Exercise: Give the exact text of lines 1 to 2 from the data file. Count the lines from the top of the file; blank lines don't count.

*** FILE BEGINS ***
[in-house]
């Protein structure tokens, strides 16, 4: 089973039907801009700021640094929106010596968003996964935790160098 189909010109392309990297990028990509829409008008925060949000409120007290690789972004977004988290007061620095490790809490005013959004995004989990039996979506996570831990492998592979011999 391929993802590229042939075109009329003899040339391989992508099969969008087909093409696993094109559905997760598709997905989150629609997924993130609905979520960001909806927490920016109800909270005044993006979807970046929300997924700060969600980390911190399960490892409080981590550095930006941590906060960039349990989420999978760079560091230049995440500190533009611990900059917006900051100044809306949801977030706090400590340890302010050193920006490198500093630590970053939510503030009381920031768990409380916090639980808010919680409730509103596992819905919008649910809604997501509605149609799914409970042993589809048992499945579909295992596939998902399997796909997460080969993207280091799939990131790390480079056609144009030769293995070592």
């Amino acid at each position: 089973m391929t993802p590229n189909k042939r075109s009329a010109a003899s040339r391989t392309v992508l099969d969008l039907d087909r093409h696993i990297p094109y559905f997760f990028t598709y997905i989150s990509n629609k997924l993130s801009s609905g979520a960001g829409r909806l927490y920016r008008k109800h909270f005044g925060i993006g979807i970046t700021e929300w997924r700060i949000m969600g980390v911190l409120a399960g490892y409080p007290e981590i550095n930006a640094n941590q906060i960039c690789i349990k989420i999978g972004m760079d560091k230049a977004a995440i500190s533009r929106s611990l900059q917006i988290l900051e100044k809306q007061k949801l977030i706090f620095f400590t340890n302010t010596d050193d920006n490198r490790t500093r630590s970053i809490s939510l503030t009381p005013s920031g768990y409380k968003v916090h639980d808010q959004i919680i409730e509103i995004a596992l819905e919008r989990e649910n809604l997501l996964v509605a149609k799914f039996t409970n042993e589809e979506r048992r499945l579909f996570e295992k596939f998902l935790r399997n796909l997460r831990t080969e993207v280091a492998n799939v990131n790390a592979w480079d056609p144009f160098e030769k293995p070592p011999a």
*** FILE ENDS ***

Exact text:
[in-house]
């Protein structure tokens, strides 16, 4: 089973039907801009700021640094929106010596968003996964935790160098 189909010109392309990297990028990509829409008008925060949000409120007290690789972004977004988290007061620095490790809490005013959004995004989990039996979506996570831990492998592979011999 391929993802590229042939075109009329003899040339391989992508099969969008087909093409696993094109559905997760598709997905989150629609997924993130609905979520960001909806927490920016109800909270005044993006979807970046929300997924700060969600980390911190399960490892409080981590550095930006941590906060960039349990989420999978760079560091230049995440500190533009611990900059917006900051100044809306949801977030706090400590340890302010050193920006490198500093630590970053939510503030009381920031768990409380916090639980808010919680409730509103596992819905919008649910809604997501509605149609799914409970042993589809048992499945579909295992596939998902399997796909997460080969993207280091799939990131790390480079056609144009030769293995070592």